Euphorbia trigona cv. Royal Red


Euphorbia hermentiana


E. trigona is native to Angola, Congo, Gabon, Malawi, Zaïre


E. trigona is an attractive succulent belonging to the Euphorbiaceae botanical family. The stem is erect, quadrangular and can reach up to 25 cm in height and 8 cm in diameter. The plant branches from the base and grows in clumps. The stem is woody at the base, dark green in color variegated with reddish stripes. The 3-4 ribs are fleshy and made of toothed tubercles. The tubercles bear the leaves. The leaves are obovate to lanceolate, deciduous and magenta-red in color. The stipules are turned into reddish-brown, short spines. The plant has never been known to flower.


This is a slow growing plant, easy to cultivate. The plant needs a full light sun exposure but is recommended to avoid direct sun-light in the hottest periods. The plant does not like temperatures below 8°C so it needs to be placed indoors in the coldest periods. The soil should be mixed with pumice, clay and loam to allow the drainage and prevent the root rot, the plant is prone to it indeed. Remember to use a perforating pot to drain excess water. Watering can be done regularly in Spring and Summer: during the vegetative period you can water the plant (every 7 days), checking that the soil is completely dry before watering again; in winter you should stop the watering to allow the plant to enter dormancy. If you want a faster and lush growth you can fertilize the plant once a month during the growing season with the specific fertilizers for cacti; stop fertilizing throughout the winter. If the pot starts to be too small for the plant you can repot the plant in a pot 2 cm wider. Repotting should be done early in the growing season with fresh new potting soil. Be careful to red spiders and mealy bugs.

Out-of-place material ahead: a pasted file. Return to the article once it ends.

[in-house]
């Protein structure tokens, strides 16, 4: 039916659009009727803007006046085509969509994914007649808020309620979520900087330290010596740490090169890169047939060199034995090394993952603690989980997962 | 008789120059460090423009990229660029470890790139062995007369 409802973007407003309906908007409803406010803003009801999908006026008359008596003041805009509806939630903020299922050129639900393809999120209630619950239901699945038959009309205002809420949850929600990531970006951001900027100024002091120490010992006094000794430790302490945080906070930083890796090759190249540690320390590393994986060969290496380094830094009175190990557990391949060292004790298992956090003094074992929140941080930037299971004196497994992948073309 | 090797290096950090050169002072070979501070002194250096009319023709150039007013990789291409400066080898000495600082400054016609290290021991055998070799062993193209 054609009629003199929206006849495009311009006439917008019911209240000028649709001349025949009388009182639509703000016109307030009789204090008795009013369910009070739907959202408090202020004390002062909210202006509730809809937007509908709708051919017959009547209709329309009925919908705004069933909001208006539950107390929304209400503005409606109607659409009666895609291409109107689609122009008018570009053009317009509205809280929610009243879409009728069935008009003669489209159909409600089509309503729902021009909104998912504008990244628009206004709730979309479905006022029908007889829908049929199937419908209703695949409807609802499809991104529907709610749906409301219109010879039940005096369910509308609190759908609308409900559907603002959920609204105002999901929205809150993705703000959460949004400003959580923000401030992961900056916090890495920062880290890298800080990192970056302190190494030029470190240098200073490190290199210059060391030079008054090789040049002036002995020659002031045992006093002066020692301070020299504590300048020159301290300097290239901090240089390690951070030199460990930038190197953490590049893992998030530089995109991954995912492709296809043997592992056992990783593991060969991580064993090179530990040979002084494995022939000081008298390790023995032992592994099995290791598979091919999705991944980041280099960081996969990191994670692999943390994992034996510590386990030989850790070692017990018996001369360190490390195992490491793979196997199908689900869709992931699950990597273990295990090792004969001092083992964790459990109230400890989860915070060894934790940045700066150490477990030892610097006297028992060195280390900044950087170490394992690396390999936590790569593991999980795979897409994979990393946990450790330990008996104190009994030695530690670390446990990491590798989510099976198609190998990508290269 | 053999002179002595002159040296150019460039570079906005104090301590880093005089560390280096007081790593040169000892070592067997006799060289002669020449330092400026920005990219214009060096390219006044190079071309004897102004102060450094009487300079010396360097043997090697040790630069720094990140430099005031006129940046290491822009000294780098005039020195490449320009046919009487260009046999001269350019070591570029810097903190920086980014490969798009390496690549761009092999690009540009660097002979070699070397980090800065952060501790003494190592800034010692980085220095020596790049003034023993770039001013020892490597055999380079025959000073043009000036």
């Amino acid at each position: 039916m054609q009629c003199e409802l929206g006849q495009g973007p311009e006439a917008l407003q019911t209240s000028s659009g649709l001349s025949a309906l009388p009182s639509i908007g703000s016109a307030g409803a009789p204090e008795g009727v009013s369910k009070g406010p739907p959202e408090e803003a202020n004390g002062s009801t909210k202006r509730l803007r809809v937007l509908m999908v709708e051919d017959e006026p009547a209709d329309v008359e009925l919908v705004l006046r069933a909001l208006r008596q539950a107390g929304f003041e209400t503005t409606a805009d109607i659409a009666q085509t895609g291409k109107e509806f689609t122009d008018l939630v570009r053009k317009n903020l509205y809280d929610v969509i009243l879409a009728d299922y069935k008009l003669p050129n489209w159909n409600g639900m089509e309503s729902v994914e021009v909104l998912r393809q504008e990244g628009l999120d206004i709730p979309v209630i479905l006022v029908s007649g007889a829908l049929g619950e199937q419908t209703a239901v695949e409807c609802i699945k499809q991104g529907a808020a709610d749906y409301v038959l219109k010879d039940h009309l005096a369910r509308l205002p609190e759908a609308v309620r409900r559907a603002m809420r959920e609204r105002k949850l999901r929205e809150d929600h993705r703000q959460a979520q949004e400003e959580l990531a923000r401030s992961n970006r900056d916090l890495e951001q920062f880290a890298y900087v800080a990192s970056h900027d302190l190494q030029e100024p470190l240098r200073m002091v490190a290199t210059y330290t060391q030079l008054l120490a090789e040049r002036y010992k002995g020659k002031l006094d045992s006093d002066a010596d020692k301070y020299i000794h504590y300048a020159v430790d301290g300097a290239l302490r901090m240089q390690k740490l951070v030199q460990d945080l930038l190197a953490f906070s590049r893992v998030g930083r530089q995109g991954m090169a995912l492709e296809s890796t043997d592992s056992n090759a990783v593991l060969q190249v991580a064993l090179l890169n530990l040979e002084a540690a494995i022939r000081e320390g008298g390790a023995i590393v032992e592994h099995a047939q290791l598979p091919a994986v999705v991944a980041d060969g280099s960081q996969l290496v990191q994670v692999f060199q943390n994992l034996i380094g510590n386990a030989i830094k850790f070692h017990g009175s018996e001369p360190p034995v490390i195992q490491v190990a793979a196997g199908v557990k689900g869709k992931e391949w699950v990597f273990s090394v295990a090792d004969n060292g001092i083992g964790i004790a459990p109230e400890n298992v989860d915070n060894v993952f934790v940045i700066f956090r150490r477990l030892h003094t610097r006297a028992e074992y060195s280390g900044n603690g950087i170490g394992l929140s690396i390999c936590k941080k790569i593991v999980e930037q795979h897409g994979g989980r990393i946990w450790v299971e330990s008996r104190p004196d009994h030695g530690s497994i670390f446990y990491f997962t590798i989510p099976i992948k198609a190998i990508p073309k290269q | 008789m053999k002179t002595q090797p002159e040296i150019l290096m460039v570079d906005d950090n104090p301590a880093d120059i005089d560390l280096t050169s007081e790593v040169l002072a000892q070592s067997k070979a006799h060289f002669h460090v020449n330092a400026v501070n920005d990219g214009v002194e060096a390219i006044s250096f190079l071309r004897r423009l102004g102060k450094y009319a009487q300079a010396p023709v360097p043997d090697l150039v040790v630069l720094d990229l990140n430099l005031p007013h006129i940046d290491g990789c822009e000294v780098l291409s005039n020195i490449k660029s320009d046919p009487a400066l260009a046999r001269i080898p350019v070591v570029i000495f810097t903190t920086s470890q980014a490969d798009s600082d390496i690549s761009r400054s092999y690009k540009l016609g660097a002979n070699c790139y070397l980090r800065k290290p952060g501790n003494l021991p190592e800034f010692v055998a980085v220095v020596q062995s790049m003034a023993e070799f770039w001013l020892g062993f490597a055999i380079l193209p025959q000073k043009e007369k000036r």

Propagation can be done by cutting or by seed. By cutting you can make the cut during the spring and then let the cutting dry; after a few days the cut surface will dry and a callus will form, then place the cutting in a mixture of sand, soil and pumice. To increase the success of propagation you can make two or more cuttings at the same time. For cuttings it is recommended temperatures around 20 °C. By seed it is very simple to propagate the plant, it is enough to sow the seed in a sandy loam soil and keep it with a high level of humidity and at temperature of 14 C°.


The specific name comes from the Greek “trigonus” that means 3 angled in allusion to the triangular branches. Species of the Euphorbiacee family normally if are damaged, exude a white milky sap, called latex. Many plants produce latex, but in the Euphorbiacee this latex is often poisonous and may irritate skin. The poisonousness is due to some alkaloids so it is best to keep the plants away from children or pets.

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